AI Provides Expert-Level Prenatal Detection of CHD on Fetal Ultrasound

Congenital heart disease (CHD) is the most common birth defect globally affecting about one percent of births per year worldwide, according to the Centers for Disease Control and Prevention (CDC). It can vary from mild to severe, and babies born with critical CHD will need surgery or other procedures in the first year of life. While fetal screening ultrasound provides five views of the heart that together can detect 90 percent of complex CHD, not all centers have the same detection rates. In practice, sensitivity can be as low as 30 percent. As such, there is a critical and global need to improve detection of fetal CHD within clinical guideline-recommended medical imaging.

"That's a surprising gap between the possible and the real world and it's not just explained by women not being able to get ultrasound," says Rima Arnaout, MD. As a cardiologist, Dr. Arnaout is a faculty member in the UCSF Department of Medicine (Cardiology), Biological and Medical Informatics (BMI) Graduate Program, Bakar Computational Health Sciences Institute (BCHSI) and Center for Intelligent Imaging (ci2). She studies how machine learning and artificial intelligence (AI) can reduce diagnostic errors in medical imaging and lead to new insights on cardiovascular disease.

Rima Arnaout, MD

Recently, Dr. Arnaout, her lab and key collaborators used machine learning to successfully screen for fetal heart defects in one of the most widely used diagnostic tests – the second-trimester ultrasound. Their work was recently published in Nature Medicine.[1]

"We were able to combine clinical insights with an ensemble of neural networks to facilitate data-efficient strategies for improving clinically relevant use cases, even for rare diseases, and we can do this in a way that takes advantage of existing clinical guidelines rather than competing with them," said Dr. Arnaout when presenting this work at NVIDIA's GPU Technology Conference (GTC).[2]

An ultrasound image shows a normal fetus with relevant heart structures precisely highlighted. Image by Rima Arnaout, MD and Anita Moon-Grady, MD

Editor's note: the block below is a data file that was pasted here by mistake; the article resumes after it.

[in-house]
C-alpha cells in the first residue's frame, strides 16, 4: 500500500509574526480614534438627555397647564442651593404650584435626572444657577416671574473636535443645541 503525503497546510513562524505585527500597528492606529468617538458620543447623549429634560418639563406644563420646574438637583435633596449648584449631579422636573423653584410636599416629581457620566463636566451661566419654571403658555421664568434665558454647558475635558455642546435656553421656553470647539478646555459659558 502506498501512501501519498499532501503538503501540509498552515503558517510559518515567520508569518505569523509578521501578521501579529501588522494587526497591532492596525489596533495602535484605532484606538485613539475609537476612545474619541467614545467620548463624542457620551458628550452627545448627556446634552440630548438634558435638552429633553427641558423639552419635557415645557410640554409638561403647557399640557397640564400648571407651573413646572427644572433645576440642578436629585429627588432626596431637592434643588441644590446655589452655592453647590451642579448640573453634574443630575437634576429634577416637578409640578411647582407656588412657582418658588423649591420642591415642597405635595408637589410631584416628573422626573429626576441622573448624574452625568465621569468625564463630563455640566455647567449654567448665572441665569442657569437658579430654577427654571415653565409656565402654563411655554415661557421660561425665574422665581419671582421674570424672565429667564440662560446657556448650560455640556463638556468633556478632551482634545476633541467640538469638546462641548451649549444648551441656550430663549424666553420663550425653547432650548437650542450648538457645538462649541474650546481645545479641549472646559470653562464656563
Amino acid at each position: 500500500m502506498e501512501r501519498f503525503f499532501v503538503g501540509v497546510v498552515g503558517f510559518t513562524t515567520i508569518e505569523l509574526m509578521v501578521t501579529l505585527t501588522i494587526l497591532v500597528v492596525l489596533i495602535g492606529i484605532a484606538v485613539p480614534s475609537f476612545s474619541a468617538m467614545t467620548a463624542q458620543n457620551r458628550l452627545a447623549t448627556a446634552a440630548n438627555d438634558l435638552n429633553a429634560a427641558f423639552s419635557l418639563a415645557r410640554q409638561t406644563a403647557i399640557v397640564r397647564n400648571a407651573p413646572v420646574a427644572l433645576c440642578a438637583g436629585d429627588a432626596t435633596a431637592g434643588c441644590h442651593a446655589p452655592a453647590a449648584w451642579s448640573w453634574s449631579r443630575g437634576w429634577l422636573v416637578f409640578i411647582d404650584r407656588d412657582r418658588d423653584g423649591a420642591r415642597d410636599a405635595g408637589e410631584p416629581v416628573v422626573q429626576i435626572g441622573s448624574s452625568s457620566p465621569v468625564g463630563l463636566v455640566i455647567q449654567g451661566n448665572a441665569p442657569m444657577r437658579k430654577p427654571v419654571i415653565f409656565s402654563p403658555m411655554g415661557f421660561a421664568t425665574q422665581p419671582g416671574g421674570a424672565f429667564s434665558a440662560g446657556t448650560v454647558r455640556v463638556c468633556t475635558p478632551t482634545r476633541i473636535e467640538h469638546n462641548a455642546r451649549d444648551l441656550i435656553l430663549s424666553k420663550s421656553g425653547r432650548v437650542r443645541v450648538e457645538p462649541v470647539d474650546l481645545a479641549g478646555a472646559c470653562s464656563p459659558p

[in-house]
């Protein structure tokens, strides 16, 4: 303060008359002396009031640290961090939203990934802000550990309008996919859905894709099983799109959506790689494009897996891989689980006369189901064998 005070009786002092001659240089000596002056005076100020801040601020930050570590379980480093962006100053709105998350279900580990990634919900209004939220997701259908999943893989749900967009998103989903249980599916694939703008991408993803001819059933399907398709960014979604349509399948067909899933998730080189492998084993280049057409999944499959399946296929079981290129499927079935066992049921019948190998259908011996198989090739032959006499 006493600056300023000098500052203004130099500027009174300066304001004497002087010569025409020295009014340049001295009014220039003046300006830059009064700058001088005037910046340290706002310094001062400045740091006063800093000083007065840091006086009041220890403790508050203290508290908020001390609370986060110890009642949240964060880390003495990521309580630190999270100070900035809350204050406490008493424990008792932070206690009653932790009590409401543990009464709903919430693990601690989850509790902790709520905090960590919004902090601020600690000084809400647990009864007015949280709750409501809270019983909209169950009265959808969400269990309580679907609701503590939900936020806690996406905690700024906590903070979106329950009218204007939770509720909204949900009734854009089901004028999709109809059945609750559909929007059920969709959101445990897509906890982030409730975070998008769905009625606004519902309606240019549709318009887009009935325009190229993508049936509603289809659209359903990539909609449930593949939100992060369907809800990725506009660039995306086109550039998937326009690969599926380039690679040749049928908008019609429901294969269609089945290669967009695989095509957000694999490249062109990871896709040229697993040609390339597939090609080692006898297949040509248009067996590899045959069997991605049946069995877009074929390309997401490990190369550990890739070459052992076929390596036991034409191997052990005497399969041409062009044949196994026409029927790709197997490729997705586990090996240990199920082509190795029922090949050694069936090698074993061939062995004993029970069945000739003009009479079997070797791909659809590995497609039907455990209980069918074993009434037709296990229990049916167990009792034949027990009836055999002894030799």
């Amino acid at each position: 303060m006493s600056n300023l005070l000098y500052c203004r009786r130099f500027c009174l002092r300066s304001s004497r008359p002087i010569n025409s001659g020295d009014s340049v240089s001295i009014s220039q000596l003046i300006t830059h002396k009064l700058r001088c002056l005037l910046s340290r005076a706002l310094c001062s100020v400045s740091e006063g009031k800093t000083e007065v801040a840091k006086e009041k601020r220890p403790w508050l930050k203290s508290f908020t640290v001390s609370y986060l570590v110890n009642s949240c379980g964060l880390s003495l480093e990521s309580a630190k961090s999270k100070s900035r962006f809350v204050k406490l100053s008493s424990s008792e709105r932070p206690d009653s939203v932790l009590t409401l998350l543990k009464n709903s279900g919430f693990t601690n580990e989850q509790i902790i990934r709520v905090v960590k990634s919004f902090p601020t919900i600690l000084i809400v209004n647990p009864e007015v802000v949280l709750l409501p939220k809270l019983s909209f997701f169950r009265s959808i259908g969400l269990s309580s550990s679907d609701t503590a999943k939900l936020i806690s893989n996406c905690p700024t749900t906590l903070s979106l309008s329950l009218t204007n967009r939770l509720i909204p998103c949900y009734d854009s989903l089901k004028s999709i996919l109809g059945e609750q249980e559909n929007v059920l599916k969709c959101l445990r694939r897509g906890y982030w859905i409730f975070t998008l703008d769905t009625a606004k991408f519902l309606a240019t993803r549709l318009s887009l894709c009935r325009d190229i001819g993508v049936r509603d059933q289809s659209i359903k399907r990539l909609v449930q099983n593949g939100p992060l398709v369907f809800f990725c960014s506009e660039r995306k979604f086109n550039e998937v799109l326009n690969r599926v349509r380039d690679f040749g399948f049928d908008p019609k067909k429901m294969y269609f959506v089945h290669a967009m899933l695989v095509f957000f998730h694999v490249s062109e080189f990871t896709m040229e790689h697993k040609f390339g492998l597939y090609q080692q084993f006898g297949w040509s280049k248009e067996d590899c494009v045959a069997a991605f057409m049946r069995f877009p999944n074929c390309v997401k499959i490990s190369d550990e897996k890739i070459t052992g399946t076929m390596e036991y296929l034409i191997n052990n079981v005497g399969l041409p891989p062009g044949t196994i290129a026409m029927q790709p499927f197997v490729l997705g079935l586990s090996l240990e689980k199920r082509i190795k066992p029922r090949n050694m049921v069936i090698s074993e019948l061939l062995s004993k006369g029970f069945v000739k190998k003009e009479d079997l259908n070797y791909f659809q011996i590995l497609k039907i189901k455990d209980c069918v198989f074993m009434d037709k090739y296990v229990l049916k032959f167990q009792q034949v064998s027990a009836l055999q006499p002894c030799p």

They utilized 107,823 images from 1,326 retrospective echocardiograms and screening ultrasounds from 18- to 24-week fetuses to train an ensemble of neural networks to identify recommended cardiac views and distinguish between normal hearts and complex CHD. In addition, they used segmentation models to calculate standard fetal cardiothoracic measurements.

The model achieved an area under the curve (AUC) of 0.99, 95 percent sensitivity (95 percent confidence interval (CI), 84–99 percent), 96 percent specificity (95 percent CI, 95–97 percent) and 100 percent negative predictive value in distinguishing normal from abnormal hearts on a test set of over four thousand screening fetal ultrasounds (over 4.4 million images). This performance represents a great improvement over the 30-50 percent sensitivity found in some screening centers worldwide and rivals expert screening.

This is significant because generally, AI models are trained with 90 percent of available data and the remaining 10 percent serve as the test cases. The researchers flipped that approach and tested the model on 400 times the number of ultrasound images than it had been trained on, in order to demonstrate model generalizability.


[1] Dr. Arnaout was corresponding author on this study. Additional authors include Erin Chinn, MS and Lara Curran, MBBS BSc, members of the Arnaout Lab; Anita Moon-Grady, MD, director of the Fetal Cardiovascular Program at UCSF and collaborator with the Arnaout Lab and Jami Levine, MD, attending physician at Boston Children's Hospital and assistant professor of pediatrics at Harvard Medical School.

[2] UCSF Ci2 researchers collaborate with NVIDIA developers on AI tools for clinical radiology using NVIDIA Clara and NVIDIA DGX-2.